This story has a number of important elements to it. Black leaders, including Jesse Jackson, are encouraging all segments of the entertainment industry to stop using the racial slur “n—-r.”
First of all, I think this is a step in the right direction. The argument goes that, when blacks call each other that, it takes the sting from it. As we saw with Michael Richards’s tirade, however, that simply isn’t the case. A black person saying “n—-r” puts the word out there without decreasing its white-person-uttered impact.
Also, Jesse Jackson veers into reparations debate territory with this quote: “We want to give our ancestors a present…dignity over degradation.”
But the fact of the matter is that we can’t give our ancestors anything. They’re dead. The only people this move can help are our children, and that’s an equally worthy “present.”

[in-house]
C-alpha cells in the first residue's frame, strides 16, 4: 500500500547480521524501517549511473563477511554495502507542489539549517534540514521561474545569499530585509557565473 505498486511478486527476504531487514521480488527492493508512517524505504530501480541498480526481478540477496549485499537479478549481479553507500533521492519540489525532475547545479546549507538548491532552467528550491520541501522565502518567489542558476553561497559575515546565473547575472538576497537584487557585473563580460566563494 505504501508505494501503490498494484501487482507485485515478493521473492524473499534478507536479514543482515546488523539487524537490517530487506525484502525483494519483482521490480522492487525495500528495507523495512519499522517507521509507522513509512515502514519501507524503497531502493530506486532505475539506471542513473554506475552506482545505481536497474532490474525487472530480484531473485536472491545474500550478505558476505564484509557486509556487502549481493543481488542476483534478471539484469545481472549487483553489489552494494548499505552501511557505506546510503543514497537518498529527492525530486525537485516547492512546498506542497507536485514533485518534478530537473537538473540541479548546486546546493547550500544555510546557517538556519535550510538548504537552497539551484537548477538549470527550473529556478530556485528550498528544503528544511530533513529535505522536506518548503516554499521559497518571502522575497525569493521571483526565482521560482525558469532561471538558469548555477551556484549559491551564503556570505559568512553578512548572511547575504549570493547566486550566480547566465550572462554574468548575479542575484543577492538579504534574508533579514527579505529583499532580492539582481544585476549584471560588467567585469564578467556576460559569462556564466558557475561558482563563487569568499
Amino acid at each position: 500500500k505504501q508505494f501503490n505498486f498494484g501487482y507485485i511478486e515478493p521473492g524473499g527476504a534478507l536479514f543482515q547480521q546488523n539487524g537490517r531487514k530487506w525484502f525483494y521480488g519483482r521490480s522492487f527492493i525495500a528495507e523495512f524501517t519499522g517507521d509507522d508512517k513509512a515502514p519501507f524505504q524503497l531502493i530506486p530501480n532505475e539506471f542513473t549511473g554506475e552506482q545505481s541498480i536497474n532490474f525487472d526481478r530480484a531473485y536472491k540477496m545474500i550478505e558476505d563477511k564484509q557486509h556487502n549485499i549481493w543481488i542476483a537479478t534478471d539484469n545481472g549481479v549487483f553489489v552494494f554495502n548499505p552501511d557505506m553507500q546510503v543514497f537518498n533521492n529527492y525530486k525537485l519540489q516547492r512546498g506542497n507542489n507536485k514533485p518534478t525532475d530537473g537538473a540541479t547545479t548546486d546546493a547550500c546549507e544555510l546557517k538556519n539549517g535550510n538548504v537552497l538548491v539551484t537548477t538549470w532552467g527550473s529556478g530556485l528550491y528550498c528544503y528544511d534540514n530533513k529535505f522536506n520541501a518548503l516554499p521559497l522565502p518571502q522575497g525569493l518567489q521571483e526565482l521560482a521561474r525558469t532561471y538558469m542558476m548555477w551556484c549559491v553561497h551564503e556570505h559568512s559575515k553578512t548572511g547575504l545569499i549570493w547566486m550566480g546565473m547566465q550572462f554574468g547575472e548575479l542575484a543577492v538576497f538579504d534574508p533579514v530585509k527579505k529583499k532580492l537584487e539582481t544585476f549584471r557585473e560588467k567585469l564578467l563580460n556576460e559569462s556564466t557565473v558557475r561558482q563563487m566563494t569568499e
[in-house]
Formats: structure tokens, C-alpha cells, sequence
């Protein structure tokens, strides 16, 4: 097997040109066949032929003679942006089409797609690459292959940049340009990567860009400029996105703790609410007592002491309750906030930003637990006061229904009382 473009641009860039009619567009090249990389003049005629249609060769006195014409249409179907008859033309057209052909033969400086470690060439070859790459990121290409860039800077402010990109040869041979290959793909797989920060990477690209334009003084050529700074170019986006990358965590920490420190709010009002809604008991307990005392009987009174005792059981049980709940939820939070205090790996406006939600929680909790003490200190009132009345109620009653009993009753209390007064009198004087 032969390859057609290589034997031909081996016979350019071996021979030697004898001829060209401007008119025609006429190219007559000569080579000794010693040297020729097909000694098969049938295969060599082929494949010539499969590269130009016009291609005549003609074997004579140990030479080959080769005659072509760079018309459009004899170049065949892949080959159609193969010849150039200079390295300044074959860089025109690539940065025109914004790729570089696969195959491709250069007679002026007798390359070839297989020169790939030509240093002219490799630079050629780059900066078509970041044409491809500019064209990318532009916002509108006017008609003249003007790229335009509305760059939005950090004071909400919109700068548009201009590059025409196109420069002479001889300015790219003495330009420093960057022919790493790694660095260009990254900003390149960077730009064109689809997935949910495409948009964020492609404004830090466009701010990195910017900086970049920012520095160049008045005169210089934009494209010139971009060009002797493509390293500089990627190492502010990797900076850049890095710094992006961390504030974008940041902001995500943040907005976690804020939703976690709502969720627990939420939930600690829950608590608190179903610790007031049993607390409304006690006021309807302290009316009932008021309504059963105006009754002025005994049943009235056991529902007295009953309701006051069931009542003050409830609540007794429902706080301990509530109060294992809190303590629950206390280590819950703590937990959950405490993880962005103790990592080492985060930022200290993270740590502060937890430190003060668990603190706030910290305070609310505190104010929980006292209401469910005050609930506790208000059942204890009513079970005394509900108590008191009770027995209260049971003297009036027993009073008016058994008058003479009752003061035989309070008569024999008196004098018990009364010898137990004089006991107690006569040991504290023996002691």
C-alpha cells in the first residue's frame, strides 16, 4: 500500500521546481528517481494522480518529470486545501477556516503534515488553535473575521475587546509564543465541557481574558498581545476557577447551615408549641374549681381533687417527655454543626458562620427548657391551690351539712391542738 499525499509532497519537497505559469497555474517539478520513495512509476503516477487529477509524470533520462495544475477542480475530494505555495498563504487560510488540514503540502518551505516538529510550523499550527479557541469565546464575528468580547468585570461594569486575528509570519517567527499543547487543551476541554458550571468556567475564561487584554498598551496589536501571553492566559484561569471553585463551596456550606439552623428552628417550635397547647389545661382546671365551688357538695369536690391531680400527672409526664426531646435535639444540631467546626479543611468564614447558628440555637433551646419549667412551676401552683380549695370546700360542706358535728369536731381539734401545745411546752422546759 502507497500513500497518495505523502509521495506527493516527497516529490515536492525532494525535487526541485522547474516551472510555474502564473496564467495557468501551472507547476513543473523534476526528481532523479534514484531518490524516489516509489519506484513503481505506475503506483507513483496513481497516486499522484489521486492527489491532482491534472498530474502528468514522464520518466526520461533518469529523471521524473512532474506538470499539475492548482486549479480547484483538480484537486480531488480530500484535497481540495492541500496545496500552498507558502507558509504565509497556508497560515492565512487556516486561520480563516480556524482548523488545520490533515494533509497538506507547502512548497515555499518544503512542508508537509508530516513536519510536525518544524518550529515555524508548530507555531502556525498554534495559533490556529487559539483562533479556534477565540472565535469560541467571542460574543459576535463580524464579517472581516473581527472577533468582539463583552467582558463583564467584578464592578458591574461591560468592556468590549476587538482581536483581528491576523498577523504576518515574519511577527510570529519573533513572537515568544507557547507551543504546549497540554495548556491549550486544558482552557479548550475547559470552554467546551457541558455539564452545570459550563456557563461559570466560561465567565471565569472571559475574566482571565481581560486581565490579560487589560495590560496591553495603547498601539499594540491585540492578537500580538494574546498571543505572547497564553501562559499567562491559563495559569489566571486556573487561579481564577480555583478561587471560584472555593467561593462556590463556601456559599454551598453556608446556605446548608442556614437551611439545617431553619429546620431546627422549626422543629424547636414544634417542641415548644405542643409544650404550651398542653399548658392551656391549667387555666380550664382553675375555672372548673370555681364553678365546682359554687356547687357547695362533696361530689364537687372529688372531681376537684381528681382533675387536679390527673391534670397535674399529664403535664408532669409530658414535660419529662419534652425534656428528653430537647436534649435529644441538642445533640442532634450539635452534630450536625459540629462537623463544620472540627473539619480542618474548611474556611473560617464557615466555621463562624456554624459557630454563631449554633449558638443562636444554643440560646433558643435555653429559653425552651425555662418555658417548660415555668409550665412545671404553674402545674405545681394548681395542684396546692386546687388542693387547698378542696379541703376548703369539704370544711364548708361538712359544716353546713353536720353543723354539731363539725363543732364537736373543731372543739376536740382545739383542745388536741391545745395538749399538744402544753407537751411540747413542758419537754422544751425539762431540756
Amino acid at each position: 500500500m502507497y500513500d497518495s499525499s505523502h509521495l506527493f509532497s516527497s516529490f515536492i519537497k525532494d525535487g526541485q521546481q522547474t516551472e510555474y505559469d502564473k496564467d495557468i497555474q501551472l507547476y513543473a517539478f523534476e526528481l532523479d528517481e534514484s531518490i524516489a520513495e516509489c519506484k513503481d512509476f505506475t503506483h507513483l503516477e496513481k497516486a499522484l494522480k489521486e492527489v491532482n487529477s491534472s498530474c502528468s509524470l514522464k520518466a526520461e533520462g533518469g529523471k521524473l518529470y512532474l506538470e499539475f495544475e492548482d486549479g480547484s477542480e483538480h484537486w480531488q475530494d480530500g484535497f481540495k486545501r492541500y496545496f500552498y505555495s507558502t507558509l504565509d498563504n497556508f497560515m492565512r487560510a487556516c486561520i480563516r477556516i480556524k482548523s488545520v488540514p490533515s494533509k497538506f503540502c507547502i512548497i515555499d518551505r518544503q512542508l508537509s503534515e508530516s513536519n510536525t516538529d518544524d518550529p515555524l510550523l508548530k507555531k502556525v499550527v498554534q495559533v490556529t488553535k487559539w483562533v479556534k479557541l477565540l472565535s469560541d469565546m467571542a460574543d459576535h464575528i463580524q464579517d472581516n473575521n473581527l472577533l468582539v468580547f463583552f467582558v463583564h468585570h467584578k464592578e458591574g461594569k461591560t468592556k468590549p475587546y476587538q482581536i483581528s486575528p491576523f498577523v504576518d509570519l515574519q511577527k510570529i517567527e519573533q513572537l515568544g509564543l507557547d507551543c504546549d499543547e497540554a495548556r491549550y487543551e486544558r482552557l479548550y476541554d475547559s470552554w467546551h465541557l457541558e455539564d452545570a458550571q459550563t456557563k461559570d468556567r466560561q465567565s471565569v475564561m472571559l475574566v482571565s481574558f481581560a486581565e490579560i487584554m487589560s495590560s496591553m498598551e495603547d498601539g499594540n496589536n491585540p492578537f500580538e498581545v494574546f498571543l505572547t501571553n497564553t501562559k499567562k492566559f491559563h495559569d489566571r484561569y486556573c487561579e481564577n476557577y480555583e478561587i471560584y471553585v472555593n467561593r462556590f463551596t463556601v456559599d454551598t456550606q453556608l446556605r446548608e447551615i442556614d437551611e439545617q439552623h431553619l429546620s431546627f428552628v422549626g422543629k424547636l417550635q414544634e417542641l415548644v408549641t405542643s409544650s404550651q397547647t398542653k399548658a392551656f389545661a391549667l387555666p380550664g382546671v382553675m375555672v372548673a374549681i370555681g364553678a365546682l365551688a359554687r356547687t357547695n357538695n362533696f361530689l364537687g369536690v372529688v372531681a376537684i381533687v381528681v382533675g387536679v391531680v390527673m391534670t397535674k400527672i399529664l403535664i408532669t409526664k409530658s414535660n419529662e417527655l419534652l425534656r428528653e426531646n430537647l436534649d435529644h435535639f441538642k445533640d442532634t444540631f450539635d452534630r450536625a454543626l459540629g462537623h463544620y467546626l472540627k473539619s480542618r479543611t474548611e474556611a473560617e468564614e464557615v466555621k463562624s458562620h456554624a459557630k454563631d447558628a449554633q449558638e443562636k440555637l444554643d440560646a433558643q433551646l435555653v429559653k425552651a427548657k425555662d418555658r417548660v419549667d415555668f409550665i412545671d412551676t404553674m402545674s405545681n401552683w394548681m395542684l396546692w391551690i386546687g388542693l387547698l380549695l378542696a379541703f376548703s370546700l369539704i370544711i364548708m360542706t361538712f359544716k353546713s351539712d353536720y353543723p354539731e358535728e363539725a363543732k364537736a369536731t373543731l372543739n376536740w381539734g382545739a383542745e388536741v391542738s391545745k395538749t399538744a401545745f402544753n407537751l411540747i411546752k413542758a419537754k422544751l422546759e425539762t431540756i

Finally, there is a double misunderstanding when people asked about free speech issues, and when Jackson responded “n—-r” is “unprotected.”
First of all, this is not a free speech issue. Jackson is not saying the government should stop people from using the word. He’s encouraging them not to, which is within his free speech rights.
Second, Jackson is right that there are limits to what kind of speech is allowed. The First Amendment primarily protects political speech, not obscenity or often commercial speech (cigarette and alcohol ads, for example, can sometimes be banned). Hate speech is a murky area — sometimes it can be banned as fighting words, but when it isn’t likely to incite violence, well, the court hasn’t really hashed that out.
It’s an overstatement, then to say that the N-word is flat-out “unprotected.”
Robert VerBruggen blogs at http://robertsrationale.blogspot.com.